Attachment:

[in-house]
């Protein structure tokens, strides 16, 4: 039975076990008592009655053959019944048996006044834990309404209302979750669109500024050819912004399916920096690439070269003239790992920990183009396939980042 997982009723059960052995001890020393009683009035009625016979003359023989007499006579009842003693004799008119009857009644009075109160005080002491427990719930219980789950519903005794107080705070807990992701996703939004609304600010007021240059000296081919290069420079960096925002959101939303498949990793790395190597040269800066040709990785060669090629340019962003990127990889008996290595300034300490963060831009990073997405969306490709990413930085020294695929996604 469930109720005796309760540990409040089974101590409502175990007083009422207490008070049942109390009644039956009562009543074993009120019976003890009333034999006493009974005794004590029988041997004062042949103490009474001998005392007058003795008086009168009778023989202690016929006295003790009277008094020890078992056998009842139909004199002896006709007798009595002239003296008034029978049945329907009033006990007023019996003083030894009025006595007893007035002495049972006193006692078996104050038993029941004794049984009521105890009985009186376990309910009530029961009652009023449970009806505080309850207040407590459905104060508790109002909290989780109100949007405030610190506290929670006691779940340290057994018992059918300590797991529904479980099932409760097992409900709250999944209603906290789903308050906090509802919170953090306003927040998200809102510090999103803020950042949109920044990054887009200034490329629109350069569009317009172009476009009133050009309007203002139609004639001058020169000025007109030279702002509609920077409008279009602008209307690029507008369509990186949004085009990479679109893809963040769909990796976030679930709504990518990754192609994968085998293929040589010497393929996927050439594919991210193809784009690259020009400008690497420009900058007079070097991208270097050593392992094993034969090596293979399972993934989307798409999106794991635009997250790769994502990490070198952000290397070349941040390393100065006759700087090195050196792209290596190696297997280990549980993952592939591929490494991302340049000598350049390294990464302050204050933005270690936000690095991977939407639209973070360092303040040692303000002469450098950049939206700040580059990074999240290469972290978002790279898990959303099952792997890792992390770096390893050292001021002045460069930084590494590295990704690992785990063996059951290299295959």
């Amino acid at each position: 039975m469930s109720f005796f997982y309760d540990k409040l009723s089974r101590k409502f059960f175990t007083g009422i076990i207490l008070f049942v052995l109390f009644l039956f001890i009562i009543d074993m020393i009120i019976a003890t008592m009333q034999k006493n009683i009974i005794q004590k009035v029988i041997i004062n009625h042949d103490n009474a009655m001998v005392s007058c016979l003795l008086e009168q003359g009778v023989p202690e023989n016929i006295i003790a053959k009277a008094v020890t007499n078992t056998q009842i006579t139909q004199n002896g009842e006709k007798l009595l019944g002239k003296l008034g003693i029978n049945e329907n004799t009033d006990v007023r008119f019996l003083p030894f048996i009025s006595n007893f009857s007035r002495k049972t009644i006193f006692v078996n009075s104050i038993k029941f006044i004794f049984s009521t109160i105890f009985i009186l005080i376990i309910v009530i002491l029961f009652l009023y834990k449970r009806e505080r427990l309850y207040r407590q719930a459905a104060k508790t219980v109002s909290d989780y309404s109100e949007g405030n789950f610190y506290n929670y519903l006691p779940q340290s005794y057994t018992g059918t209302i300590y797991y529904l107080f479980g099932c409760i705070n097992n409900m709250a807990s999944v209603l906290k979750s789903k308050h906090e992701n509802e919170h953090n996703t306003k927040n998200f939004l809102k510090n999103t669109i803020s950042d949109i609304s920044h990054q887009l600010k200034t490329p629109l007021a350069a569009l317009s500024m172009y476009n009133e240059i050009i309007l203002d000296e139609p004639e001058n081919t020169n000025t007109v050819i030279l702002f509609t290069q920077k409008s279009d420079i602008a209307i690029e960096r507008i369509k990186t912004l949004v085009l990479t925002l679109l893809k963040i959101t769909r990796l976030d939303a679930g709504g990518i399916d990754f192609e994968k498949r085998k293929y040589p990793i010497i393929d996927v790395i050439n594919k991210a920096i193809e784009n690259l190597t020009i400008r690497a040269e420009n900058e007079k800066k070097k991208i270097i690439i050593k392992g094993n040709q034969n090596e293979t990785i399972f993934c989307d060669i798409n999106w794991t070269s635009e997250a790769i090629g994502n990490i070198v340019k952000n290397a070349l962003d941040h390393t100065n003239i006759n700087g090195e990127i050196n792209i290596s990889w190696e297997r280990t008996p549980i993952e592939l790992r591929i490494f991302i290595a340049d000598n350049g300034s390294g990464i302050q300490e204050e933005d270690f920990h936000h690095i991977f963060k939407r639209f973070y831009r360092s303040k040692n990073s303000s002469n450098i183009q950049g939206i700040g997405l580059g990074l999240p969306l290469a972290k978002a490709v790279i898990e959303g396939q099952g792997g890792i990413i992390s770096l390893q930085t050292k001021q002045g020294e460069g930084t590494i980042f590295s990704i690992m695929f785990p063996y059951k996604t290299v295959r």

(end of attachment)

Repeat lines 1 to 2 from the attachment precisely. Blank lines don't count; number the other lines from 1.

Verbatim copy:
[in-house]
């Protein structure tokens, strides 16, 4: 039975076990008592009655053959019944048996006044834990309404209302979750669109500024050819912004399916920096690439070269003239790992920990183009396939980042 997982009723059960052995001890020393009683009035009625016979003359023989007499006579009842003693004799008119009857009644009075109160005080002491427990719930219980789950519903005794107080705070807990992701996703939004609304600010007021240059000296081919290069420079960096925002959101939303498949990793790395190597040269800066040709990785060669090629340019962003990127990889008996290595300034300490963060831009990073997405969306490709990413930085020294695929996604 469930109720005796309760540990409040089974101590409502175990007083009422207490008070049942109390009644039956009562009543074993009120019976003890009333034999006493009974005794004590029988041997004062042949103490009474001998005392007058003795008086009168009778023989202690016929006295003790009277008094020890078992056998009842139909004199002896006709007798009595002239003296008034029978049945329907009033006990007023019996003083030894009025006595007893007035002495049972006193006692078996104050038993029941004794049984009521105890009985009186376990309910009530029961009652009023449970009806505080309850207040407590459905104060508790109002909290989780109100949007405030610190506290929670006691779940340290057994018992059918300590797991529904479980099932409760097992409900709250999944209603906290789903308050906090509802919170953090306003927040998200809102510090999103803020950042949109920044990054887009200034490329629109350069569009317009172009476009009133050009309007203002139609004639001058020169000025007109030279702002509609920077409008279009602008209307690029507008369509990186949004085009990479679109893809963040769909990796976030679930709504990518990754192609994968085998293929040589010497393929996927050439594919991210193809784009690259020009400008690497420009900058007079070097991208270097050593392992094993034969090596293979399972993934989307798409999106794991635009997250790769994502990490070198952000290397070349941040390393100065006759700087090195050196792209290596190696297997280990549980993952592939591929490494991302340049000598350049390294990464302050204050933005270690936000690095991977939407639209973070360092303040040692303000002469450098950049939206700040580059990074999240290469972290978002790279898990959303099952792997890792992390770096390893050292001021002045460069930084590494590295990704690992785990063996059951290299295959």